Utterly unique, New Orleans is famed for its historic districts, fabulous food, Creole culture, music traditions from zydeco to blues, not to mention Mardi Gras. The good times in NOLA include plenty for kids - such as the Zoo, Aquarium, and Insectarium, for starters. (See below).
Combine New Orleans with a side trip to Acadiana, aka Cajun Country, with bayous, small towns, unique music and French-speaking history, and many festivals.
New Orleans' oldest area was founded by the French in 1718, but much of the wonderful architecture dates from a period as a Spanish colony. Stroll and enjoy the historic buildings and free entertainment: five-piece bands play in the street and you can buy their CD's for a song, nearly. Be sure to hit the Jackson Square area.
This National Historic Landmark at Jackson Square has a museum inside. Kids will like the section on Mardi Gras: pretend you're riding on a Mardi Gras float. The place to see dazzling parade costumes, too. The Museum also has special exhibits, such as "100 Years of Zulu", about the famous Krewe of Zulu African-American Mardi Gras parade krewe.
Heavenly treats: continue across Decatur Street to this casual outdoor cafe, for scrumptious "beignets" -- a type of doughnut covered copiously with powdered sugar. Grownups can get a chicory coffee, too, for more local flavor. Sit and eat at the Café, and listen to a band; or head to a nearby park bench where kids will leave puddles of white sugar as they eat their beignets.
The 340-acre Audubon Park-- uptown, between the Mississippi River and St. Charles Avenue -- is home to the well-regarded Audubon Zoo, which has many animals in natural habitats, including a Louisiana Swamp Exhibit. In November, the Audubon Zoo hosts the Lousiana Swamp Festival, a salute to Cajun music, food, culture-- and to swamp animals.
The Audubon Zoo and Park (above) are under the umbrella of the Audubon Nature Institute, which has other family attractions in New Orleans too. The Aquarium of the Americas is a major aquarium with an IMAX Theatre, on the River and on the edge of the French Quarter at Canal Street. Nearby is the Audubon Insectarium, the newest of the Audubon museums. Sightseers can get package tix for the Zoo, Aquarium, IMAX, and Insectarium.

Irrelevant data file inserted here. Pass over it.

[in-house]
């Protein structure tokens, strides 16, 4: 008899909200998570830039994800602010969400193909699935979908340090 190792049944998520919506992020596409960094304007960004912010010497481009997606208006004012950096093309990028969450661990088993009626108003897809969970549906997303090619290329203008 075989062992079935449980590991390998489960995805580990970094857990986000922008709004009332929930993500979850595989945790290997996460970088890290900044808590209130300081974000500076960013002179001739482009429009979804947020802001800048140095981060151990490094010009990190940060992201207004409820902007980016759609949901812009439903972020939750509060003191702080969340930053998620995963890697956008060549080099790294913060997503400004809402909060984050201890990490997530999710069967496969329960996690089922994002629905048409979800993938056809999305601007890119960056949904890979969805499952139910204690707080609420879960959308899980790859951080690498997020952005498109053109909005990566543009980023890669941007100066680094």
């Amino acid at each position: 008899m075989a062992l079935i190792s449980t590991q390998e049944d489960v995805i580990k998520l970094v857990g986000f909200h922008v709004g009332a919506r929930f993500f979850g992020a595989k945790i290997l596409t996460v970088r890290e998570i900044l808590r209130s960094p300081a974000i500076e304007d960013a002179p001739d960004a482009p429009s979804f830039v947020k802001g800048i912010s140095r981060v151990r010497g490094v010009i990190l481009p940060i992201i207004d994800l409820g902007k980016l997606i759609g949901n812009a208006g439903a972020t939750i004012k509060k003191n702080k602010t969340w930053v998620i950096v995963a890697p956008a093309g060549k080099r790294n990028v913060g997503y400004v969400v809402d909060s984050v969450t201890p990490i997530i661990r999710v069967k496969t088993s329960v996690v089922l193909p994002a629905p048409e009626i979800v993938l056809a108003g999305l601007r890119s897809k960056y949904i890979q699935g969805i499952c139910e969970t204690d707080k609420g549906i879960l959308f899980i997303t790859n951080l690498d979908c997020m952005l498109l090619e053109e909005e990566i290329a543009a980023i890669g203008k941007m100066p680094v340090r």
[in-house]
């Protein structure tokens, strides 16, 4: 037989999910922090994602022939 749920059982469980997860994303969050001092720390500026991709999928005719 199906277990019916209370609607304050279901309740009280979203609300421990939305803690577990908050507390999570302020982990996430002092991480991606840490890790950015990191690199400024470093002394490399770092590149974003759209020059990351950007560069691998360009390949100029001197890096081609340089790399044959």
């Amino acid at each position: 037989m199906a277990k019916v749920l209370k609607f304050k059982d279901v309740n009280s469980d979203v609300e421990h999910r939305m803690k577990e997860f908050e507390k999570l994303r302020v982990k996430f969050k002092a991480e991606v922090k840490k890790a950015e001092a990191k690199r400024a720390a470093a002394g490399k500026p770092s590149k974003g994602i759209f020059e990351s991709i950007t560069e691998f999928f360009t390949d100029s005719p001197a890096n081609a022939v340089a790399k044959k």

Family-Friendly Mardi Gras in New Orleans
Mardi Gras" has come to be synonymous with "crazy partying" in adult-rated Bourbon Street-- but sections of the Mardi Gras parade routes are all about families. Kids might also be interested in the costumed Pet Parade, (called Barkus, a play on New Orleans parade krewe, Bacchus).
A hands-on type of place, with plenty of opportunities: "learning has never been more fun". Adults must accompany kids under 16. Plan on at least a two-hour visit; check the calendar for special activities such as book readings, art projects, Toddler Time.
In late April and early May, get ready for two weekends of the massive -- and family-friendly-- New Orleans Jazz and Heritage Festival, with multiple stages playing zydeco, Cajun music, gospel music, blues, pop, jazz and music from around the world. Food stalls with Louisiana specialties are a highlight! Kids are all over: they even have their own area, a large Kids Tent, with a small performance stage; mommies, daddies, and kids can all get up and dance.
Billed as New Orlean's only authentic steamboat, the Steamboat Natchez takes visitors out on the Mississippi River for various types of cruises: harbor cruises, dinner cruises... Check for the return of the Aquarium Zoo Cruise; and at Christmas-time, families can take a Caroling Cruise.
Day Trip: Swamp Tour
Visitors to New Orleans have several choices for seeing 'gators in a Louisiana swamp (which most kids will surely want to do.) A family could take a nature tour in the 250 square mile Honey Island Swamp, less than an hour from New Orleans; or they could take a high-speed airboat trip-- lots of fun, but be prepared for LOUD.
At least one company -- Gray Line New Orleans -- offers a guided "Hurricane Katrina Tour" with extensive background about the city; at the time of writing TripAdvisor reviews praise this tour. As one commentor writes: "we had mixed feelings about this tour because we did not want to sensationalize the tragedy others experienced. We ultimately were extremely glad we took the tour, led by a New Orleans native." Think twice, though, about driving around on your own through devastated neighborhoods: these are people's homes and viewing them is very personal.
When to Visit Louisiana
April and October are prime months, with good weather and a flurry of festivals. For families with schoolkids, March Break and Christmas vacation are also good bets; but the summer vacation months will be are hot and humid. If you do visit in summer, cool down your day with some indoor sightseeing such as an air-conditioned museum; or maybe do a driving tour in an air-conditioned car.
Christmas can be a wonderful time to visit.